• Stale and missing statistics fool the Optimizer into creating wrong join decisions: Doing product joins instead of merge joins, duplicating instead of rehashing.

I monitor in real-time using my preferred method.

I wait for a step with skewed input or nonsensical estimated row counts for a join, like when two spools with millions of rows are joined using a product join. My optimization efforts are focused on these types of steps.

I will analyze the skew of the join column value if it is problematic. If estimations are inaccurate, I will review the statistics to ensure their currency.

Fixing statistical problems can be done swiftly, while skewed issues may prove to be more challenging. Query rewriting is typically a last resort unless an obvious and uncomplicated solution is available.

8. Comparison of Resource Usage

Measure resource usage pre- and post-optimization. Query run times are an unreliable test.

Extract appropriate steps from the query log daily using a SQL query. Assign a unique QUERYBAND to each query version to differentiate them. Access to “DBC.DBQLOGTBL” requires “select” privileges.

     QUERYBAND = 'Version=1;'

The search results will display:

  • The total CPU Usage
  • The Spool Space needed
  • The LHR (ratio between CPU and IO usage)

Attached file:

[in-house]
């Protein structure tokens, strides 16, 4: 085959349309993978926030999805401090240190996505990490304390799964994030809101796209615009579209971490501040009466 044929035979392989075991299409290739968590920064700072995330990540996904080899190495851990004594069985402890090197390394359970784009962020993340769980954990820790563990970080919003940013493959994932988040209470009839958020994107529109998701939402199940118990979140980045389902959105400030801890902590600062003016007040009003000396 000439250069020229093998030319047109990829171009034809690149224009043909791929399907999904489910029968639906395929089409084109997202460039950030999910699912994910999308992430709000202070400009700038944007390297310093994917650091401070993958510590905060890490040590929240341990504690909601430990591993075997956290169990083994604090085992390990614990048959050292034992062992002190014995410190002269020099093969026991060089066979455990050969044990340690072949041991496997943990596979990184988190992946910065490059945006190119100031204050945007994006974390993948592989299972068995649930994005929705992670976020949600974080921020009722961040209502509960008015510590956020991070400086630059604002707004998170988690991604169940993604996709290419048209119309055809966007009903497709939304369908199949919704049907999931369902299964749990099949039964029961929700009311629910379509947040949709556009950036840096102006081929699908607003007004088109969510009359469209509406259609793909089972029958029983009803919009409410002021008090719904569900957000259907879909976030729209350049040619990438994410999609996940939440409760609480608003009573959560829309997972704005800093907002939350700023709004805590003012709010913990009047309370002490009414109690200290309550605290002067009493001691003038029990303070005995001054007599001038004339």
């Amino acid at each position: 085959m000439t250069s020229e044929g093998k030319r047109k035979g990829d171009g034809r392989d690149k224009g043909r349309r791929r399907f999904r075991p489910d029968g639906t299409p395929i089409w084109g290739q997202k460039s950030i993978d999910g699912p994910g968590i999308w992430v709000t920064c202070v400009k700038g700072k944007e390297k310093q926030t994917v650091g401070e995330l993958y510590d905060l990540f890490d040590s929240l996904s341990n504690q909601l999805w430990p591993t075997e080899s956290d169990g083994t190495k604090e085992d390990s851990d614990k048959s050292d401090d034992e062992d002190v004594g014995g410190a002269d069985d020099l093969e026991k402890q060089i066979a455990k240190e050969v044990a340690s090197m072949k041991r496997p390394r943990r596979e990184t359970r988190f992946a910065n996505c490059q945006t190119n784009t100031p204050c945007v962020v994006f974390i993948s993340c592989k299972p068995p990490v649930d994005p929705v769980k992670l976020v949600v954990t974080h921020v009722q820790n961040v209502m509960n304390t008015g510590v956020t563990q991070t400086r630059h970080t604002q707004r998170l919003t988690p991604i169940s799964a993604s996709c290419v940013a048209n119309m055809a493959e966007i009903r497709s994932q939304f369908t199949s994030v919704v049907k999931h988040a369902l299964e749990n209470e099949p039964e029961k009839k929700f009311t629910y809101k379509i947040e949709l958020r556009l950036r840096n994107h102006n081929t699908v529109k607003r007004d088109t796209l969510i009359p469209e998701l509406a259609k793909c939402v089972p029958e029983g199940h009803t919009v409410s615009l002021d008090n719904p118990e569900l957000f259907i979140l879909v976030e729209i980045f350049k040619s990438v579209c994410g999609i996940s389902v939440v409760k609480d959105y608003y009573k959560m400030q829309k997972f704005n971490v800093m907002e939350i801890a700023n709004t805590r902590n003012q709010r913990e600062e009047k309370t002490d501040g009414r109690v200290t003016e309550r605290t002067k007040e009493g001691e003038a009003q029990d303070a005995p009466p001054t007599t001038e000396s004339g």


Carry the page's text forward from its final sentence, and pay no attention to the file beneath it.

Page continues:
• The CPU Skew
  • The Skew Impact on the CPU

The objective is to reduce CPU utilization, spool capacity, and imbalance.

9. Tactical Workload

A tactical workload demands a specific skill set, without which even the best tuner will falter. I have witnessed entire projects flounder due to developers’ disregard for this crucial aspect.

The skillset needed for strategic tasks is distinctive.

I highly recommend reading this comprehensive post that explains all the details.

  • Collecting statistics on composite columns will help to improve estimations for highly correlated columns.
    Still, multicolumn statistics limit the queries for which the optimizer can use them.
    Since Teradata 14 the optimizer can use the first columns of multicolumn statistics.
    For example, if we have a multicolumn statistics on (a, b) and a where condition the optimizer can use these statistics.
    If the where a condition is on column bit can’t be used.

  • Avatar
    Sreeraj Kalappurakkal says:

    Thank you Very helpful

  • {"email":"Email address invalid","url":"Website address invalid","required":"Required field missing"}

    You might also like